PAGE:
It's also worth noting that the focus on Dr. Seuss worked. A Morning Consult poll shows just how much the Seuss story resonated with Republican voters. The Right was able to distract their voters from the American Rescue Plan and focus their attention on a less internally divisive “issue.”

This finding is a testament to the power of the issue and massive indictment of America’s information ecosystem. Dr. Seuss’s books weren’t banned. It’s a completely fake issue driven by blow-dried blowhards on cable and MAGA grifters on Facebook. Yet, it received as much attention as the passage of a historic piece of legislation that will put checks in people’s bank accounts and shots in their arms.

There is a sense among many Democrats that these cultural issues are just red meat to jack up Republican turnout. “Cancel culture” BS serves that purpose, but the political impact is much broader. CNN polling guru, Harry Enten, has a fascinating analysis that shows that the power of the “cancel culture” issue is broader than the Republican base. Harry cites evidence from the American National Elections Studies' pre-election survey, which includes a question about political correctness.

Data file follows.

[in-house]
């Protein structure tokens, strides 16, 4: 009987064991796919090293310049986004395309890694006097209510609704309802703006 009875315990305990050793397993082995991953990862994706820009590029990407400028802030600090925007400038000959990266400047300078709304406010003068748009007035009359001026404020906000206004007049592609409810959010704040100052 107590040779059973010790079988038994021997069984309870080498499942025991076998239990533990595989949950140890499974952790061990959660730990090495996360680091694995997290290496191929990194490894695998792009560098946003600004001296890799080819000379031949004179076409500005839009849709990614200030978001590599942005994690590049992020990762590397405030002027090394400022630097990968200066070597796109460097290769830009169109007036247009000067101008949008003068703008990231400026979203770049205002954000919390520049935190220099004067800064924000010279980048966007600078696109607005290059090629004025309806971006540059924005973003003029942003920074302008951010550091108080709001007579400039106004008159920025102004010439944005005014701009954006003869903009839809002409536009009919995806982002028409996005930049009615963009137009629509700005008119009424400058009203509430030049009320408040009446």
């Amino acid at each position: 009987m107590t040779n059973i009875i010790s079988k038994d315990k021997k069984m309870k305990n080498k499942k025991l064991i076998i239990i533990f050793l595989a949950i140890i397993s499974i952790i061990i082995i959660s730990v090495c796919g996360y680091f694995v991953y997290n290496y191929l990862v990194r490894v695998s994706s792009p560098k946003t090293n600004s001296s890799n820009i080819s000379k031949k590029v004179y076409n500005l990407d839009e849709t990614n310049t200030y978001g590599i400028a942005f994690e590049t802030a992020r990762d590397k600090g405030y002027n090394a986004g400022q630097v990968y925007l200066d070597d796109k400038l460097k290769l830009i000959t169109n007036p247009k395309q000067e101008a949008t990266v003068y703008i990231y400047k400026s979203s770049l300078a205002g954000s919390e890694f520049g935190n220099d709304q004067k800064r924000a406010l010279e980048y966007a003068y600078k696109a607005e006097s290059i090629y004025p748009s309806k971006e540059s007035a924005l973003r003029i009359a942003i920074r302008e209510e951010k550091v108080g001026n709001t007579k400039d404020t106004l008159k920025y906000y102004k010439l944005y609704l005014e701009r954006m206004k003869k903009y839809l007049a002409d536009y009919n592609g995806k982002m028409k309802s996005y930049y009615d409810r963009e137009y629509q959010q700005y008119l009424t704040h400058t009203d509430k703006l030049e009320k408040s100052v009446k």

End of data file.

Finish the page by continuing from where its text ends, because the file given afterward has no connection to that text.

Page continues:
Respondents were asked whether they thought people needed to change the way they talked to fit with the times or whether this movement had gone too far, and people were too easily offended. People being too easily offended won by a 53% to 46% margin over people needing to change the way they spoke.

Keep in mind, the voters in this sample claimed they had either voted or would vote for Biden over Donald Trump by a 53% to 42% margin. This poll gives you an idea of how much more popular the opposition of “cancel culture” and political correctness is than the baseline Republican presidential performance.